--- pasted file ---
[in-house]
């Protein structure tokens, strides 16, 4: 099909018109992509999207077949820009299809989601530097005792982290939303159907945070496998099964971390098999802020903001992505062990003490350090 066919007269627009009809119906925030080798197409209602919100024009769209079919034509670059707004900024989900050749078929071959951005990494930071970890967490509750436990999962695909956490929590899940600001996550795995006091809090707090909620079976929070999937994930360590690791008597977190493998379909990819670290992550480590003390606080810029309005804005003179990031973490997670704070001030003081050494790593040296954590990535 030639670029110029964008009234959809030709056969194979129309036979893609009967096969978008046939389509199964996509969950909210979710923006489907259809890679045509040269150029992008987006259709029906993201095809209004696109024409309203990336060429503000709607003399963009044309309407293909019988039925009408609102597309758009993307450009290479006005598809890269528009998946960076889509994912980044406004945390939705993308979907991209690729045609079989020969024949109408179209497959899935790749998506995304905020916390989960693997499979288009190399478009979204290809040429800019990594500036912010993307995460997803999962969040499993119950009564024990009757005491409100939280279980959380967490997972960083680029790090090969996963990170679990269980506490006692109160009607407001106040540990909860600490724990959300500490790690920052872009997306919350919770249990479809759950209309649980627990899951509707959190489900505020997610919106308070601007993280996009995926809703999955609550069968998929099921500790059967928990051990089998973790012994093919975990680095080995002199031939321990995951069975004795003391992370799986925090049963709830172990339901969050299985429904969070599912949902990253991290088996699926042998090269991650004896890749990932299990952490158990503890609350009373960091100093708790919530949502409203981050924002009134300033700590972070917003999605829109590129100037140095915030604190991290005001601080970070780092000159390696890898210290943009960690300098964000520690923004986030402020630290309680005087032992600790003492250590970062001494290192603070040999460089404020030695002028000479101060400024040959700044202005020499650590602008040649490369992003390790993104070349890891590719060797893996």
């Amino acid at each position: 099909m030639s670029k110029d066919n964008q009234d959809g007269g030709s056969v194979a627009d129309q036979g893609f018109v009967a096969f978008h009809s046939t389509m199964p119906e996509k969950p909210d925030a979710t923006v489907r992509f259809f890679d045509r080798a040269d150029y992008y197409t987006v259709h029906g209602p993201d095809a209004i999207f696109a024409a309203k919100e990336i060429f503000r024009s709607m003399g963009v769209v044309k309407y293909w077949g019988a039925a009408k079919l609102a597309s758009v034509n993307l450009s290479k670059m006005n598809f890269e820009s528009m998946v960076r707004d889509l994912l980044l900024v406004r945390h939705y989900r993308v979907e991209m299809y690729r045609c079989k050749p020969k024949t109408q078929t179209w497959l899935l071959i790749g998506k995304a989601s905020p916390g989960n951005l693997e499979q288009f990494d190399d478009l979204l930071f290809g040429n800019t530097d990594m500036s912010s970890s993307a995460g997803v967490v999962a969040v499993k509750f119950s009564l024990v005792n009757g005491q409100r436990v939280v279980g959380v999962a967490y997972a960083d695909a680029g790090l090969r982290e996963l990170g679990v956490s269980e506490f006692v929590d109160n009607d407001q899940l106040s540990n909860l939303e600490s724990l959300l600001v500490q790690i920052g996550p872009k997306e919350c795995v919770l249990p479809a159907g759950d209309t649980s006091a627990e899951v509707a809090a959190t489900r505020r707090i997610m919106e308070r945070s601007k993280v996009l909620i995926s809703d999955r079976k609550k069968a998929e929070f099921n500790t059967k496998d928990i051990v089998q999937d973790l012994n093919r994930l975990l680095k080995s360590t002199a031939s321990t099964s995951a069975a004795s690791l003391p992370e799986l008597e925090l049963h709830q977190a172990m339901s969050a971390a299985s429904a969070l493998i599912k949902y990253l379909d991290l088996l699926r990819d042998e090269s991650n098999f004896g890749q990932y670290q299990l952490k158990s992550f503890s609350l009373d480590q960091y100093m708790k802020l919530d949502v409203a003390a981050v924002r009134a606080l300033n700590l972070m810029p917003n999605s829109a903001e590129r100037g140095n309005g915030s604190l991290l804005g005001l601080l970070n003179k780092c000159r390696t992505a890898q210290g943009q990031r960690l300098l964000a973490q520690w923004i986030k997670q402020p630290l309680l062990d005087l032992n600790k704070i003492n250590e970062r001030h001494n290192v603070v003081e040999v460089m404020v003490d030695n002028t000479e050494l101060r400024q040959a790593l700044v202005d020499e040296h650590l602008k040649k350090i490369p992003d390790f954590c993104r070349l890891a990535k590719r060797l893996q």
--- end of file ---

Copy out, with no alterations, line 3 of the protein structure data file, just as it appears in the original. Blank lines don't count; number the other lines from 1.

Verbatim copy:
């Amino acid at each position: 099909m030639s670029k110029d066919n964008q009234d959809g007269g030709s056969v194979a627009d129309q036979g893609f018109v009967a096969f978008h009809s046939t389509m199964p119906e996509k969950p909210d925030a979710t923006v489907r992509f259809f890679d045509r080798a040269d150029y992008y197409t987006v259709h029906g209602p993201d095809a209004i999207f696109a024409a309203k919100e990336i060429f503000r024009s709607m003399g963009v769209v044309k309407y293909w077949g019988a039925a009408k079919l609102a597309s758009v034509n993307l450009s290479k670059m006005n598809f890269e820009s528009m998946v960076r707004d889509l994912l980044l900024v406004r945390h939705y989900r993308v979907e991209m299809y690729r045609c079989k050749p020969k024949t109408q078929t179209w497959l899935l071959i790749g998506k995304a989601s905020p916390g989960n951005l693997e499979q288009f990494d190399d478009l979204l930071f290809g040429n800019t530097d990594m500036s912010s970890s993307a995460g997803v967490v999962a969040v499993k509750f119950s009564l024990v005792n009757g005491q409100r436990v939280v279980g959380v999962a967490y997972a960083d695909a680029g790090l090969r982290e996963l990170g679990v956490s269980e506490f006692v929590d109160n009607d407001q899940l106040s540990n909860l939303e600490s724990l959300l600001v500490q790690i920052g996550p872009k997306e919350c795995v919770l249990p479809a159907g759950d209309t649980s006091a627990e899951v509707a809090a959190t489900r505020r707090i997610m919106e308070r945070s601007k993280v996009l909620i995926s809703d999955r079976k609550k069968a998929e929070f099921n500790t059967k496998d928990i051990v089998q999937d973790l012994n093919r994930l975990l680095k080995s360590t002199a031939s321990t099964s995951a069975a004795s690791l003391p992370e799986l008597e925090l049963h709830q977190a172990m339901s969050a971390a299985s429904a969070l493998i599912k949902y990253l379909d991290l088996l699926r990819d042998e090269s991650n098999f004896g890749q990932y670290q299990l952490k158990s992550f503890s609350l009373d480590q960091y100093m708790k802020l919530d949502v409203a003390a981050v924002r009134a606080l300033n700590l972070m810029p917003n999605s829109a903001e590129r100037g140095n309005g915030s604190l991290l804005g005001l601080l970070n003179k780092c000159r390696t992505a890898q210290g943009q990031r960690l300098l964000a973490q520690w923004i986030k997670q402020p630290l309680l062990d005087l032992n600790k704070i003492n250590e970062r001030h001494n290192v603070v003081e040999v460089m404020v003490d030695n002028t000479e050494l101060r400024q040959a790593l700044v202005d020499e040296h650590l602008k040649k350090i490369p992003d390790f954590c993104r070349l890891a990535k590719r060797l893996q």